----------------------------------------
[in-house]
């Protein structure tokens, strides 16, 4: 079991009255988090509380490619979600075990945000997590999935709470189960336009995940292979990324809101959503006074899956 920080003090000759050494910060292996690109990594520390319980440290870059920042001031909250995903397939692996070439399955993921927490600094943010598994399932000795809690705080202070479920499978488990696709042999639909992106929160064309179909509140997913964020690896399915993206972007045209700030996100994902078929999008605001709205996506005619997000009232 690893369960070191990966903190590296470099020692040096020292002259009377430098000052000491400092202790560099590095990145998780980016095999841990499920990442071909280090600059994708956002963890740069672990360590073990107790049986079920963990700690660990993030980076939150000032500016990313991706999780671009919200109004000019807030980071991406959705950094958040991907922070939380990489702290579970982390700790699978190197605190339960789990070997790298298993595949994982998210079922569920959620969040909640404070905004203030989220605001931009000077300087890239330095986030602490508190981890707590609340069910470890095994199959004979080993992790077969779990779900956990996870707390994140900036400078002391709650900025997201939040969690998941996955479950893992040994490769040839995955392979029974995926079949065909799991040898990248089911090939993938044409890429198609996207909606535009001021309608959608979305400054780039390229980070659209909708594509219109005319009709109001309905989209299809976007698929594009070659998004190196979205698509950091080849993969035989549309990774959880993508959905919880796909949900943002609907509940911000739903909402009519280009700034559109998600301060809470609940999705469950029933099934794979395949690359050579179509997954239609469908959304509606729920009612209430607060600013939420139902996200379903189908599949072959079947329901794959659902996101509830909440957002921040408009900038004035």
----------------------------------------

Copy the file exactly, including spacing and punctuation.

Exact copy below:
[in-house]
């Protein structure tokens, strides 16, 4: 079991009255988090509380490619979600075990945000997590999935709470189960336009995940292979990324809101959503006074899956 920080003090000759050494910060292996690109990594520390319980440290870059920042001031909250995903397939692996070439399955993921927490600094943010598994399932000795809690705080202070479920499978488990696709042999639909992106929160064309179909509140997913964020690896399915993206972007045209700030996100994902078929999008605001709205996506005619997000009232 690893369960070191990966903190590296470099020692040096020292002259009377430098000052000491400092202790560099590095990145998780980016095999841990499920990442071909280090600059994708956002963890740069672990360590073990107790049986079920963990700690660990993030980076939150000032500016990313991706999780671009919200109004000019807030980071991406959705950094958040991907922070939380990489702290579970982390700790699978190197605190339960789990070997790298298993595949994982998210079922569920959620969040909640404070905004203030989220605001931009000077300087890239330095986030602490508190981890707590609340069910470890095994199959004979080993992790077969779990779900956990996870707390994140900036400078002391709650900025997201939040969690998941996955479950893992040994490769040839995955392979029974995926079949065909799991040898990248089911090939993938044409890429198609996207909606535009001021309608959608979305400054780039390229980070659209909708594509219109005319009709109001309905989209299809976007698929594009070659998004190196979205698509950091080849993969035989549309990774959880993508959905919880796909949900943002609907509940911000739903909402009519280009700034559109998600301060809470609940999705469950029933099934794979395949690359050579179509997954239609469908959304509606729920009612209430607060600013939420139902996200379903189908599949072959079947329901794959659902996101509830909440957002921040408009900038004035």